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Call to arms on software-defined radio

Posted: 01 Jun 2006 ?? ?Print Version ?Bookmark and Share

Keywords:Rick Merritt? Texas Instruments? cellphones? software-defined radio? Texas Instruments?

Within as little as five years, cellphones will need to incorporate software-defined radios that can flexibly find and use available spectrum. Yet today, the industry lacks a standard way of handling dynamic frequency allocation and is awaiting breakthroughs in analog devices that will make that technology truly practical.

Cellphones shipping in 2010 using the pending Long Term Evolution (LTE) standard, now being drafted by the Third Generation Project Partnership, will support data rates of up to 100Mbps, said Bill Krenik, manager of advanced wireless architectures for Texas Instruments Inc. (TI), in a keynote speech at the Software Defined Radio Forum last April. Those phones may need to support as many as eight spectrum bands, five modulation schemes and five access codes.

"It's easy to see how you could get to 10-12 air interfaces in different bands. That forces us to shift gears," Krenik said. He called for a focused industry standard in cognitive radio along with RF advances in software-defined radio (SDR) to support those products.

Cognitive radio is an umbrella term for systems that can sense, learn and adapt to changing conditions, dynamically allocating which wireless frequencies they use. SDR is an implementation approach to handling some of those tasks by bringing signal processing increasingly into the digital domain.

Presentations from SDR Forum members underlined the fact that both systems and silicon architectures, as well as the regulatory regimes for SDR and cognitive radio, are still in the early stage of development.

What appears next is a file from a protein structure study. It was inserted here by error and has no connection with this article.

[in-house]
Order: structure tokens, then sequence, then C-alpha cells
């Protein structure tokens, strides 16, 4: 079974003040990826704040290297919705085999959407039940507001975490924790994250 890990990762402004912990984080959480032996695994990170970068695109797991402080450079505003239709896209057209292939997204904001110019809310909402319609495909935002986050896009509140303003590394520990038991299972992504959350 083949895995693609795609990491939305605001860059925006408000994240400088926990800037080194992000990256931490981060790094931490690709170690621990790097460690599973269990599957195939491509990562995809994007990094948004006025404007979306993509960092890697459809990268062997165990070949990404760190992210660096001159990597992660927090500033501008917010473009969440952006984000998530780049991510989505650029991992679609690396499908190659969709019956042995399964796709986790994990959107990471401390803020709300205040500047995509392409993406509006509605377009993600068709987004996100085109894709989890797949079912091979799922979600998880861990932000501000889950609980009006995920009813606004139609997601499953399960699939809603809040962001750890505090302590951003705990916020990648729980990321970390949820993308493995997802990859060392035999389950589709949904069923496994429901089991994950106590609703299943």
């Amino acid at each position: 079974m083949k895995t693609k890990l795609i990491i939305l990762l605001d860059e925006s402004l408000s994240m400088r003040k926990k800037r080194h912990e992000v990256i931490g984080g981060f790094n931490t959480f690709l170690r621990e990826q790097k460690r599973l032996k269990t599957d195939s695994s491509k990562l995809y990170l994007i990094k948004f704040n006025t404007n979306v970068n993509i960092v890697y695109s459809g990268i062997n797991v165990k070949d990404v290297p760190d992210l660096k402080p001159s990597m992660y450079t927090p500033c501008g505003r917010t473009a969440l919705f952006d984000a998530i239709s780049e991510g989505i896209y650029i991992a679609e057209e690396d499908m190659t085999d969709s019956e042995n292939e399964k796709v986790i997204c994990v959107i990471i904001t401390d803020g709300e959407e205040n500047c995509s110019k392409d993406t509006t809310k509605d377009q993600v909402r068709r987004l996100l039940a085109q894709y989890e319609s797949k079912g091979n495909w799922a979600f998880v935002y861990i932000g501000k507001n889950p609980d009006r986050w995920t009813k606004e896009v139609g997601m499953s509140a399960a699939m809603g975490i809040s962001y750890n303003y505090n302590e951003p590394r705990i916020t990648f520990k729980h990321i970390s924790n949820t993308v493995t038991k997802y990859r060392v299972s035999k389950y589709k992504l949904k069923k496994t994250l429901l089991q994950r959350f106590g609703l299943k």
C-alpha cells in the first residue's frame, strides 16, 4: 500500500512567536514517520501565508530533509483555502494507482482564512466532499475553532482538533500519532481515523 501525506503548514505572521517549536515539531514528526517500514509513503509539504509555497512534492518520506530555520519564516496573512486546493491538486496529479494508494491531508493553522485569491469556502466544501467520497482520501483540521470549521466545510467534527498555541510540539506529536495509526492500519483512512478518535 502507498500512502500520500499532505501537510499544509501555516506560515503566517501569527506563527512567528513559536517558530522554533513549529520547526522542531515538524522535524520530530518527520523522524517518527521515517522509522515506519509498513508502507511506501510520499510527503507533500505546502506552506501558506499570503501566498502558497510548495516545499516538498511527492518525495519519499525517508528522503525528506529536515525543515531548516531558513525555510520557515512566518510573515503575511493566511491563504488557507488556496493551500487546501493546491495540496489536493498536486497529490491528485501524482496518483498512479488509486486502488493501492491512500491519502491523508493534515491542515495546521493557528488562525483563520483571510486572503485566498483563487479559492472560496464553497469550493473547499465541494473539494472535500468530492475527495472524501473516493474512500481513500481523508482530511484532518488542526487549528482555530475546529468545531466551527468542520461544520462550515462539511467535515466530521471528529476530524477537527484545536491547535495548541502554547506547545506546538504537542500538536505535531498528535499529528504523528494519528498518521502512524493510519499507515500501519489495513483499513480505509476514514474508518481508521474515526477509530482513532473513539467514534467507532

LTE phones could require 100 times more bandwidth than today's models, but they are unlikely to get more than a twentyfold increase. "So cognitive radio will be essential," said Krenik. The problem is that researchers are not focused on the near-term issues in dynamic frequency allocation, he told the forum.

"One of my biggest issues with cognitive radio is that while there is some brilliant, sophisticated work being done, it is hard to see how it will translate into something we can bring to market in five years," Krenik said. "At TI, we'd like to see a standardization effort emerge with a group of companies, governments and universities. Then it's healthy, and you have a real potential for market uptake."

Fragmented forums
Various industry groups are investigating cognitive radio, but none have emerged with both the clout and ambition to handle the overall job. The SDR Forum aims to tackle both SDR and cognitive issues, but appears to lack the active involvement of a broad group of top chip and systems companies and governments. About 90 people attended the recent quarterly meeting in San Francisco, a third of them first-timers to the forum.

Many major chip and systems makers, including Alcatel, Analog Devices, Ericsson, Freescale and Nokia, are not members. Indeed, Krenik's talk marked the first major involvement for TI, which is not a member of the forum.

As many as 20 representatives from top electronics companies in Japan dropped out of the forum in late 2004 following disagreements with the group's management, said Takuzo Fujii, a technical consultant for Hitachi Kokusai Electric Inc. and a representative of the SDR Forum in Asia. "In this forum there are no big companies developing silicon. This is a big issue," said Fujii. "Japan made a big mistake not getting involved early in GSM, and in the worst case, they will see similar results here."

Mark Cummings, former head of the SDR Forum and still an active workgroup leader, said plenty of large companies take part in working groups and otherwise participate or observe at different levels, but many keep a low profile to guard their intellectual property.

Bruce Fette, chief scientist at General Dynamics Decision Systems, who chairs the forum's technical committee, said chipmakers such as Infineon have given input to the group, and both Intel and Microsoft sent representatives to the meeting. "The reality is that our work has not focused as much on the semiconductor implementation as the architecture of the network behind the radios," Fette said.

The IEEE, for its part, hosts a variety of efforts tackling pieces of the SDR puzzle.

The recently formed P1900 group is examining a number of interference issues that relate to cognitive radio. The 802.19 group may touch on cognitive radio as it looks at the coexistence of various wireless networks operating in unlicensed bands. Both the 802.22 and 802.11 groups are working on approaches to dynamic frequency allocation in 700MHz and Wi-Fi networks, respectively.

Dyspan conference